About two months after its offices were closed by the National Socialists on 18 March 1938, the Jewish Community of Vienna was reopened in May under a changed name (Jüdische Gemeinde Wien instead of Isreaelitische Kultusgemeinde Wien). From that point onward, however, their activities were under the control of the Nazi regime. The lawyer and Zionist activist Josef Löwenherz was first arrested, but later appointed to serve as the Community’s director until the end of the war. Researchers have now been able for the first time to trace how he saw the situation of the Jewish population: the activity reports he wrote were among the documents screened in the context of a research project.
Collective and individual experiences
“The reports are a very authoritative source. You can see how the situation became more and more critical, you feel the distress, but also his commitment to the people concerned”, says historian Eleonore Lappin-Eppel from the Institute of Cultural Studies and Theatre History at the Austrian Academy of Sciences. The question asked by Löwenherz “What are we to do with them?”, for instance, illustrates the problems that arose from the mass deportation of the Jewish population of Vienna. A growing number of mostly impoverished refugees from all over Austria very soon swelled the ranks of the Viennese homeless. The research project aims to produce a two-volume source edition, with the first volume to be published in spring 2019. The publication of previously unpublished sources reflects the experience and perception of the events from the Jewish population’s standpoint: from the Anschluss to the phase of deportation and the closing down of communities and, finally, annihilation. There is a wide spectrum of documents, ranging from official sources stemming from Jewish organisations and communities, such as the activity reports mentioned above, to personal items such as letters, diaries and interviews. The fact that the publication covers the situation throughout Austria is also new.
Things went differently in different places
A look at the whole of Austria shows that the enforcement of Nazi ideology depended very much on the local Nazi leaders and, despite regional differences, also reveals a systematic approach. As early as 1940, most Jewish communities in the Austrian provinces, with the exception of those in Graz, had been closed down. Many members fled to Vienna and several, albeit not all, provincial Jewish communities set up branch offices in the capital to support them. “Compared to the rest of Austria, the brutal expulsion began particularly early in Burgenland. The Burgenland Jews, however, organised themselves very quickly in Vienna and supported those seeking help for emigration. In this way, a disproportionately large number of them could be saved”, explains Lappin-Eppel. Outside of Vienna, the availability of sources varies greatly. In addition to examining the archives of the Jewish Community of Vienna, the provincial archives and the Documentation Archive of the Austrian Resistance, Lappin-Eppel also conducted research in the most important archives in Israel and the USA.
Reading between the lines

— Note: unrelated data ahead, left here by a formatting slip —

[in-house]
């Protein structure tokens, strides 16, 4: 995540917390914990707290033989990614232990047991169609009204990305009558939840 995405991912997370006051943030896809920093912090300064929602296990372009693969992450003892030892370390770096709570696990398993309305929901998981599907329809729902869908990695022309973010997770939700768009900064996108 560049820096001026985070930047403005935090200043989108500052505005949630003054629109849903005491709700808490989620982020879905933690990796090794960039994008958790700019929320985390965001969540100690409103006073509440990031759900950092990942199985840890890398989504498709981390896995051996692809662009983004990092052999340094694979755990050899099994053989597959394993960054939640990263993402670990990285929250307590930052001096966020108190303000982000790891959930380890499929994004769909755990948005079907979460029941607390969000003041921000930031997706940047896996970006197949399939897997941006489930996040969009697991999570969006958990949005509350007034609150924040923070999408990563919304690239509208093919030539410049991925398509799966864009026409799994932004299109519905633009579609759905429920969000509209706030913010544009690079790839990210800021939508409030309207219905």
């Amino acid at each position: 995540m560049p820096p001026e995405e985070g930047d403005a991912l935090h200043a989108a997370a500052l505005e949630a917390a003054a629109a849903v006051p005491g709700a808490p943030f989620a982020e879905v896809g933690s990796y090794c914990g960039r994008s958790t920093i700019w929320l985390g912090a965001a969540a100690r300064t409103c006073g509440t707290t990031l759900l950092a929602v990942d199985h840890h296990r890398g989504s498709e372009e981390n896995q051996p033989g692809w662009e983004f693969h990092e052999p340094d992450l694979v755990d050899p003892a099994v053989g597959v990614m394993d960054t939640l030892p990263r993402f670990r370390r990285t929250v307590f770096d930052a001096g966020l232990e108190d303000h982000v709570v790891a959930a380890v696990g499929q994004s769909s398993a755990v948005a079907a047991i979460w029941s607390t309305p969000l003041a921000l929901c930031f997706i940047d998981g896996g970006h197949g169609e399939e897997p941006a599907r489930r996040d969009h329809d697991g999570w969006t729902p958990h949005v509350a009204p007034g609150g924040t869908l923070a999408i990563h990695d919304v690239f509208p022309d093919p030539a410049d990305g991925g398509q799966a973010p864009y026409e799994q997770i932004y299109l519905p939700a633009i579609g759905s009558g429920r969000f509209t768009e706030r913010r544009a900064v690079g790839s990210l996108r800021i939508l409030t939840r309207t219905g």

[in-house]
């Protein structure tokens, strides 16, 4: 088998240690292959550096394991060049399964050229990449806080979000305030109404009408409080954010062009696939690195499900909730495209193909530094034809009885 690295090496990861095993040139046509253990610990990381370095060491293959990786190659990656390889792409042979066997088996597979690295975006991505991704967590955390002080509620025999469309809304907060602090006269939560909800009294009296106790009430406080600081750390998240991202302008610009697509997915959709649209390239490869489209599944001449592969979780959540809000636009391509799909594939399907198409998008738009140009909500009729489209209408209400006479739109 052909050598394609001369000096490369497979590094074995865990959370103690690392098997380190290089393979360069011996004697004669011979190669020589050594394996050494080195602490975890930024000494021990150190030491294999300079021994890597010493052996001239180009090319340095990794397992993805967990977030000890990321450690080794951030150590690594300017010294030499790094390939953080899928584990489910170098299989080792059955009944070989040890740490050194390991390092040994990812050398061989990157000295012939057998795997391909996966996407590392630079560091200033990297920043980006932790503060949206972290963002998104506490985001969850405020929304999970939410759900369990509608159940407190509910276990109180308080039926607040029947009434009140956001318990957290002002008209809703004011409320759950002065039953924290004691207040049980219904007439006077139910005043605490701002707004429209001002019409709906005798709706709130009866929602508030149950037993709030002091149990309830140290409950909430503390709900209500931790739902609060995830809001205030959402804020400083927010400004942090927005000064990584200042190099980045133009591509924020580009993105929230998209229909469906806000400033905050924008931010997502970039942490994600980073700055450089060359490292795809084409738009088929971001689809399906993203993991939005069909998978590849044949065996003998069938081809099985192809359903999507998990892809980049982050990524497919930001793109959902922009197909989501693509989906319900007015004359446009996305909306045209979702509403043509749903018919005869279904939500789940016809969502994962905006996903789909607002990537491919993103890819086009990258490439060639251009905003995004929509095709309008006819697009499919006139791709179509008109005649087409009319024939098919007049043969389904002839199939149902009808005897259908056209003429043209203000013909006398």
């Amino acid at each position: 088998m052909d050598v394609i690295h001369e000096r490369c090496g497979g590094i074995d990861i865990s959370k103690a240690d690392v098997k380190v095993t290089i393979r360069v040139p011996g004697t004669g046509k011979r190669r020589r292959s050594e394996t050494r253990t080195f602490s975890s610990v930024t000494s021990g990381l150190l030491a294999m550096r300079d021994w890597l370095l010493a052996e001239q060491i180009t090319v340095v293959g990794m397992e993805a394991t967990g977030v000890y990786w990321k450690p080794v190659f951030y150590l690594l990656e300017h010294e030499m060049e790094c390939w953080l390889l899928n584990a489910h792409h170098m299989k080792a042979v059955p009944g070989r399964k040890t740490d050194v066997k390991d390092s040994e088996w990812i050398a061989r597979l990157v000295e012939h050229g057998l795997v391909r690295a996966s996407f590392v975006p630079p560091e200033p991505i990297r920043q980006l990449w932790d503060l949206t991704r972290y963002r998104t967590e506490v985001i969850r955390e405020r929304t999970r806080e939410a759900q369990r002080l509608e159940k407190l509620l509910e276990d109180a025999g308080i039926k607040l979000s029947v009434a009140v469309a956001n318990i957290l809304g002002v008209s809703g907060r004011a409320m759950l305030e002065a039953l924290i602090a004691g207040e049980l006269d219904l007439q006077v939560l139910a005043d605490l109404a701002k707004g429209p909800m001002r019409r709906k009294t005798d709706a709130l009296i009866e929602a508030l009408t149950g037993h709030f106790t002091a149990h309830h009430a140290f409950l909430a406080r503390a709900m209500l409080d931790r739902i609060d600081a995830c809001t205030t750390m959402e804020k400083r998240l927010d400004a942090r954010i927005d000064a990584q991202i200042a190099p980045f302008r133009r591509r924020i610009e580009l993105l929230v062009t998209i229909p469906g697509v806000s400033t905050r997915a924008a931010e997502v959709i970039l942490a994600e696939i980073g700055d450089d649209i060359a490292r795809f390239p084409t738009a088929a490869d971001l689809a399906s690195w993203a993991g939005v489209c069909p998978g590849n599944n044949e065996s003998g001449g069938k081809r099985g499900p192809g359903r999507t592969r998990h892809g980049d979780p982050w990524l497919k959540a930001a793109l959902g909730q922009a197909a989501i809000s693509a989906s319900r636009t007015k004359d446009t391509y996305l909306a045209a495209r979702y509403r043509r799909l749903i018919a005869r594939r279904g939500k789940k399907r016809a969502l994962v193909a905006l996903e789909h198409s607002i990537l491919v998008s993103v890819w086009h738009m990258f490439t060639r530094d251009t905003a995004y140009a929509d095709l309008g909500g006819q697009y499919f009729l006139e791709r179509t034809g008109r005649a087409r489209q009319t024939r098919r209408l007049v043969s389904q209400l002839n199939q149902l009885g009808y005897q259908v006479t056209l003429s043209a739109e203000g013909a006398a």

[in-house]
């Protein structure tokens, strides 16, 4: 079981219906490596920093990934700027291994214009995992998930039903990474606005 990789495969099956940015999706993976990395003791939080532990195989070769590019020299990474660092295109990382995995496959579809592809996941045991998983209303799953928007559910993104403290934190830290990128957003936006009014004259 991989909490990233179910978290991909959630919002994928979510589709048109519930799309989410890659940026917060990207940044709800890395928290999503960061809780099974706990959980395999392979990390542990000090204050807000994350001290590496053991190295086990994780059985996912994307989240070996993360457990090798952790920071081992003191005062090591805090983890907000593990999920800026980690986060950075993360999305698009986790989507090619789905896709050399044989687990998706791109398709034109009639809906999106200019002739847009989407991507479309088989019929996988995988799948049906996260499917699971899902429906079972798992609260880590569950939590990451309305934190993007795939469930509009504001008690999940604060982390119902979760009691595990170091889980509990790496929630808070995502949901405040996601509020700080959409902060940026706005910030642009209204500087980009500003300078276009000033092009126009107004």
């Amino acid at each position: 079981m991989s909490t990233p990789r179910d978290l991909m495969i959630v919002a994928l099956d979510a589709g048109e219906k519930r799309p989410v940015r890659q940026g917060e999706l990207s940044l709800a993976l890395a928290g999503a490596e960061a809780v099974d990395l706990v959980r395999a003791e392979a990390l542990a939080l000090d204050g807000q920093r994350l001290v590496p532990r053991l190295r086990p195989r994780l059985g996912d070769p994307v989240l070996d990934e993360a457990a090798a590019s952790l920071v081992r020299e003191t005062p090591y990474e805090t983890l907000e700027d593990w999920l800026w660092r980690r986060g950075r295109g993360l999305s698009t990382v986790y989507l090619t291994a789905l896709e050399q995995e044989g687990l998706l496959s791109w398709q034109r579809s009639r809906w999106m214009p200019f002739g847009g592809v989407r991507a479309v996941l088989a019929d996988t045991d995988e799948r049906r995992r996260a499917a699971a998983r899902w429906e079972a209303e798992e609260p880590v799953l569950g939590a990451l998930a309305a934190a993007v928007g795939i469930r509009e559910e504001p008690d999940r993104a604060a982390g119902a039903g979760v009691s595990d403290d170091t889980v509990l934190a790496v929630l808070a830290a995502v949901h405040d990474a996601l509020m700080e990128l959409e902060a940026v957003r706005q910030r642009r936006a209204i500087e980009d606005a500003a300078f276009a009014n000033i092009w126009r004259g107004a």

A central question in drawing up the source edition is the informative value of both official and personal sources. According to Lappin-Eppel, only the most significant, plausible and authentic sources were used for the two volumes, which together cover the period from the Anschluss pogrom to the end of World War II. The researchers had to be particularly vigilant as to authenticity. In many cases, official sources are reports to Nazi authorities. The authors were under duress, but they also wanted to improve the situation of the Jewish population. In the case of personal sources such as letters or diary entries, a great deal of information was encoded because people feared the Nazi authorities. The code was frequently concealed in the signature. “We have also analysed letters from parents to their children who had been able to flee. These letters even had double coding. They are particularly valuable to us because those people have never had a voice before”, notes Lappin-Eppel in the interview with scilog.
New findings on November pogrom
The focus on the Jewish perspective also supplied new insights about the November pogrom. The overall Austrian perspective revealed regional differences, for example when it came to setting fire to synagogues. “Targeted murders, as ordered by the Gauleitung (district Nazi leadership) in Innsbruck, only occurred there. But brutal acts of violence, including murder, also happened elsewhere”, says the researcher in summing up. What was also striking to her was the comprehensive cooperation of aid organizations of different religious affiliations and world views. The “Episcopal Help Centre for non-Aryan Catholics” in the Archbishop’s residence was, however, the only such organisation able to work right through until the end of the war.
By cataloguing and systematising the sources of the Jewish population from an overall Austrian perspective, the researcher created a sound basis for new research avenues. In addition, the publication gives a voice to the Jewish population, for instance to a sixteen-year-old boy who observed others being forced to scrub the streets and who, according to the researcher, “deliberately pokes fun at this in his diary record, probably in an attempt to preserve his own dignity”.
Eleonore Lappin-Eppel has been doing research at the Institute of Cultural Studies and Theatre History of the Austrian Academy of Sciences since 2010. Prior to that, she held a position at the Institute for Jewish History in Austria for many years. She completed her studies in the USA and Israel. Most recently she led a research project on memorial sites of the destroyed Jewish Vienna: www.topographie-der-shoah.at
Publication (in German)